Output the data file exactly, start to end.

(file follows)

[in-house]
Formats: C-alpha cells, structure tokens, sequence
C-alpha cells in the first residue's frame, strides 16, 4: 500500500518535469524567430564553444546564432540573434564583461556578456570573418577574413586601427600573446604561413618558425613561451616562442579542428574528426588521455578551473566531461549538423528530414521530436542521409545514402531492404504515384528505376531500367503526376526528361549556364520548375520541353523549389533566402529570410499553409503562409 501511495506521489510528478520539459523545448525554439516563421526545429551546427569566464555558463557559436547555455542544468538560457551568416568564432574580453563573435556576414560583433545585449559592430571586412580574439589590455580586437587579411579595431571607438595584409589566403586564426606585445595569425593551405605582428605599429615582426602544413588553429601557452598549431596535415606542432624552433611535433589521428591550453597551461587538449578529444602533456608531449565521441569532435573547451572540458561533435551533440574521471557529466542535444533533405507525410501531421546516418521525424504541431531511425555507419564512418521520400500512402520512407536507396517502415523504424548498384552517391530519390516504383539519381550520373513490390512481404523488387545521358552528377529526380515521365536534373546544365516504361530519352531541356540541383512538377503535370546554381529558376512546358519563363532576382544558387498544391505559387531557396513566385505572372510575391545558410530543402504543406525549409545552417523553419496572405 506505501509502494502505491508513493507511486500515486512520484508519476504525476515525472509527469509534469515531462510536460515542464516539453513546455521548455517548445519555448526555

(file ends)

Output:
[in-house]
Formats: C-alpha cells, structure tokens, sequence
C-alpha cells in the first residue's frame, strides 16, 4: 500500500518535469524567430564553444546564432540573434564583461556578456570573418577574413586601427600573446604561413618558425613561451616562442579542428574528426588521455578551473566531461549538423528530414521530436542521409545514402531492404504515384528505376531500367503526376526528361549556364520548375520541353523549389533566402529570410499553409503562409 501511495506521489510528478520539459523545448525554439516563421526545429551546427569566464555558463557559436547555455542544468538560457551568416568564432574580453563573435556576414560583433545585449559592430571586412580574439589590455580586437587579411579595431571607438595584409589566403586564426606585445595569425593551405605582428605599429615582426602544413588553429601557452598549431596535415606542432624552433611535433589521428591550453597551461587538449578529444602533456608531449565521441569532435573547451572540458561533435551533440574521471557529466542535444533533405507525410501531421546516418521525424504541431531511425555507419564512418521520400500512402520512407536507396517502415523504424548498384552517391530519390516504383539519381550520373513490390512481404523488387545521358552528377529526380515521365536534373546544365516504361530519352531541356540541383512538377503535370546554381529558376512546358519563363532576382544558387498544391505559387531557396513566385505572372510575391545558410530543402504543406525549409545552417523553419496572405 506505501509502494502505491508513493507511486500515486512520484508519476504525476515525472509527469509534469515531462510536460515542464516539453513546455521548455517548445519555448526555